Holocaust Denial on Trial, Trial Judgment: Electronic Edition, by Charles Gray

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Finding in relation to th... >>

Scheme of this section of the judgment

13.1 The charges levelled at Irving's historiography appear to me to lie at the heart of what Lipstadt wrote about him in Denying the Holocaust. I propose therefore to consider first whether the Defendants have made good their claim that, in what he has written and said about the Third Reich, Irving has falsified and misrepresented the historical evidence.
13.2 There are several aspects to this. The falsification and misrepresentation alleged by the Defendants relate to (a) the specific individual criticisms of Irving's historiography which are addressed in section V above; (b) his portrayal of Hitler, which is dealt with at section VI; (c) his claims in relation to Auschwitz covered in section VII and, finally, (d) the bombing of Dresden which is dealt with in section XI.
13.3 The question which I shall have to decide is whether the Defendants have discharged the burden of establishing the substantial truth of their claim that Irving has falsified the historical record. In this connection I should repeat the caveat expressed at the beginning of this judgment: the issue with which I am concerned is Irving's treatment of the available evidence. It is no part of my function to attempt to make findings as to what actually happened during the Nazi regime. The distinction may be a fine one but it is important to bear it in mind.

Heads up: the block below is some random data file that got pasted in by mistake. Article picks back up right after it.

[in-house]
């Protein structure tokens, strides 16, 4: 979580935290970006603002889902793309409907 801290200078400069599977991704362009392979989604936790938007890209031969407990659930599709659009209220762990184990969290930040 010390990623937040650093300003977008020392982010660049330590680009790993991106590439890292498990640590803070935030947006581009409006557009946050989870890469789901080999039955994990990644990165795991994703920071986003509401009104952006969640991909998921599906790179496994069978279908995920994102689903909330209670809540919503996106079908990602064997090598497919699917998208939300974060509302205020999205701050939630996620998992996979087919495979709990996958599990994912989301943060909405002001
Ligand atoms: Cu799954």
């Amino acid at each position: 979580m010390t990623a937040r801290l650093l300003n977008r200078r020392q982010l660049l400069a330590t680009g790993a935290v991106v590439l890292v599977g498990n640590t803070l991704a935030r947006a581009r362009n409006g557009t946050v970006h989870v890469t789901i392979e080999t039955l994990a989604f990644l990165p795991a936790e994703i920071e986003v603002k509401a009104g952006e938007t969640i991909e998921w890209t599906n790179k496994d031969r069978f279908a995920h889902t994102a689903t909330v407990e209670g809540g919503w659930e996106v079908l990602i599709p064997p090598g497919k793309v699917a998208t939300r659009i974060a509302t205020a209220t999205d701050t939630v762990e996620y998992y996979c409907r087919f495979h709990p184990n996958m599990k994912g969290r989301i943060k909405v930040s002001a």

13.4 If the charge of misrepresentation and falsification of the historical evidence is substantially made out, there remains the question whether it was deliberate. Irving rightly stresses that the Defendants have accused him of deliberately perverting the evidence. For their part the Defendants recognise that it is incumbent on them to establish, according to the appropriate standard of proof, that the misrepresentation and falsification were motivated by Irving's ideological beliefs or prejudices. In this context, I shall consider the submission made by Irving that he has been guilty, at worst, of making errors in his handling of the historical record. As I will explain in assess Irving's motivation, I will also take into account the   evidence of the public statements by Irving in which he allegedly denied the Holocaust; the evidence upon the basis of which the Defendants accuse him of anti-semitism and racism and the evidence of his alleged association with right-wing extremists.
13.5 That leaves the questions which arise out of Irving's visits to the Moscow archive in 1992 to inspect the Goebbels's diaries, namely whether he broke an agreement with the Russians by removing glass plates from the archive and whether he put the plates at risk of damage.
13.6 Finally, depending on my decisions on the issues to which I have already referred, it may be necessary to consider the relevance, if any, to my finding on the defence of justification of the imputations in Denying the Holocaust which the Defendants have either failed or not sought to justify. I shall also determine, if the need arises, whether the Defendants are entitled to pray in aid the provision of section 5 of the Defamation Act.
Finding in relation to th... >>

accessed 11 March 2013